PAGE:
2020 Bowtech Revolt Series Compound Bows Review

New for 2020, Bowtech introduced its Revolt Series of compound bows. The series includes the Revolt X and the Revolt.

Watch here as Lancaster Archery Supply’s P.J. Reilly reviews the features and technologies built into the 30-inch Revolt and the 33-inch Revolt X.

No question, the most significant feature of these bows is the Deadlock Cam system. This is a feature Bowtech introduced early in 2020 in the Reckoning target bows. It allows the archer to use an Allen key to move the cam left or right while tuning to get perfect arrow alignment.

The Revolt bows mark the first hunting bows by Bowtech to include this new technology.

2018 Bowtech Realm and RealmX

The Realm and the RealmX are the flagship hunting bows from Bowtech for 2018. In this video, LAS TechXpert P.J. Reilly gives an overview of these two compound bows.

Both feature new, wide limbs that can be locked into place via Bowtech’s CP Dual Lock pocket system. The CP system allows an archer to lock the limbs to the pocket, and to lock the entire pocket to the riser for secure placement.

The two bows also include the flip disc on their cams, which allows an archer to choose between an aggressive cam performance with a shallow valley for maximum speed, or a deeper valley that holds easy at the back end for maximum comfort in the draw cycle.

A new feature of the Realm bows is the Orbit Vibration Dampener. It’s threaded to allow an archer to stack several to offset the weight of a quiver and/or sight.

The Realm is 30.25 inches axle to axle, with a brace height of 7 1/8 inches and an IBO speed rating of 340 feet per second (fps).

The RealmX measures 33.25 inches long, with a 6.5-inch brace height of and an IBO speed rating of 345 fps.

PODCAST: Erin McGladdery, 2017 IBO National Triple Crown Champion

Erin McGladdery.

Remember that name. You’ll probably be hearing it quite a bit in the world of professional 3-D archery going forward.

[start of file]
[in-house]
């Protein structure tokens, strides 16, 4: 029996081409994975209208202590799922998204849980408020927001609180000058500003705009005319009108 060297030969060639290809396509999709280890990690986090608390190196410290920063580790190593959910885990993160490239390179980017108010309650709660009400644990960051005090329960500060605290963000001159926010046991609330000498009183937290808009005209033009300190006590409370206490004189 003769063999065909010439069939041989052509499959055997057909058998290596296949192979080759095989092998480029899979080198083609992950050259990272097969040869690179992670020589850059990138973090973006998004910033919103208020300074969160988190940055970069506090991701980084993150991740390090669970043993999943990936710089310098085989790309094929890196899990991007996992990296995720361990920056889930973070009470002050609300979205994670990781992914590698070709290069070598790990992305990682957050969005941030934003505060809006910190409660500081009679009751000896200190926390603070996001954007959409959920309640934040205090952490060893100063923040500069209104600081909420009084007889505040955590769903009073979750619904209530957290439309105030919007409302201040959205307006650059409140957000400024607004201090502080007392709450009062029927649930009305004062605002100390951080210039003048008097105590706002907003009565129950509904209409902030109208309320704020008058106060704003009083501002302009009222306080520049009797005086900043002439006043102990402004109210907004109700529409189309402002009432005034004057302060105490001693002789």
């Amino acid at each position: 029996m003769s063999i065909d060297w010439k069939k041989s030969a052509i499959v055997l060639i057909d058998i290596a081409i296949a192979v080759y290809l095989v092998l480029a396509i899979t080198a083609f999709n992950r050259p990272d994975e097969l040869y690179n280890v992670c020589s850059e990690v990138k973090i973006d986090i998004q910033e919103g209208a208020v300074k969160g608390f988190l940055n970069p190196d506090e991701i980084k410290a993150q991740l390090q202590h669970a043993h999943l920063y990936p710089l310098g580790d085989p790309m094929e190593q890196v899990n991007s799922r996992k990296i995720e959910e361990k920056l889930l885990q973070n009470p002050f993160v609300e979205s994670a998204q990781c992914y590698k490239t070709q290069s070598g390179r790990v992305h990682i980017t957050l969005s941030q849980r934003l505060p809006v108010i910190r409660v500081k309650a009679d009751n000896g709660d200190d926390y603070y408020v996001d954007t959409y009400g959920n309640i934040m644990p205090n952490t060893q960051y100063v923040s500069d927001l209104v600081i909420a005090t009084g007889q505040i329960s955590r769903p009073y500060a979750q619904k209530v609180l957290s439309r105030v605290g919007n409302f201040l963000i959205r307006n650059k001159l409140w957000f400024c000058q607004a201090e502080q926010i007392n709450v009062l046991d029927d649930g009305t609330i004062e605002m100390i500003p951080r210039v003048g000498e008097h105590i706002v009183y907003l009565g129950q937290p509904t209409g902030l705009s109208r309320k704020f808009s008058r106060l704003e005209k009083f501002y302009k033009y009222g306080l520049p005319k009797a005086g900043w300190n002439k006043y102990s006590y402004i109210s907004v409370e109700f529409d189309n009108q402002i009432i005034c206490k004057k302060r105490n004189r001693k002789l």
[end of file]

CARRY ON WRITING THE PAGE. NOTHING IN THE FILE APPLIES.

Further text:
erin mcgladdery1

As a rookie pro in 2017, McGladdery, who hails from rural Saskatchewan, Canada, shot on the ASA and IBO circuits, and managed to take the coveted IBO National Triple Crown Championship title. She also finished third at the IBO World Championships and at the lucrative Organization for Professional Archery (OPA) tournament.

That’s a great year for any pro archer, let alone a rookie.

It’s not a surprising accomplishment, however, when you hear how McGladdery got to this point in her brief archery career. She’s got one of those great back stories that illustrate how sports can bring out the best in those willing to sacrifice to achieve.

In this podcast, you will learn:

  • What McGladdery does for full-time work. (We’re pretty sure no other pro archer has this job.)
  • The career and business McGladdery gave up before taking up competitive archery.
  • How she ended up shooting for Bowtech.
  • What McGladdery thinks about known distance versus unknown in 3-D archery.
  • How she dealt with nerves in pressure-packed tournaments this season.
  • What she’s weighing as she contemplates her future as a professional archer.

“At the end of the day, I just want to get better at shooting.”

Erin McGladdery on social media:



2017 Bowtech Reign 6 Compound Bow Review

Bowtech Archery has introduced the Reign 6 and Reign 7 as their flagship hunting bows for 2017.

The numbers – 6 and 7 – refer to the brace height of each particular model. The Reign 6 has a 6-inch brace height, while the Reign 7 has a 7-inch brace height.

In this video, LAS TechXpert P.J. Reilly runs down the features of the Reign 6. He covers the various specs of the bow, including IBO speed rating, axle to axle measurement and draw length specifications.

This bow has a number of Bowtech-exclusive features, such as the overdrive binary cam system, the micro-sync dial and the powershift technology, which includes the Flip Disc rotating module. By flipping the draw length module from one side to the other, archers can get two different performances out of their bow – “Comfort” and “Performance.”

The comfort setting is going to feature a deep valley at full draw, but will shoot arrows slower than in the performance setting, which will hold longer at the peak of the draw force curve.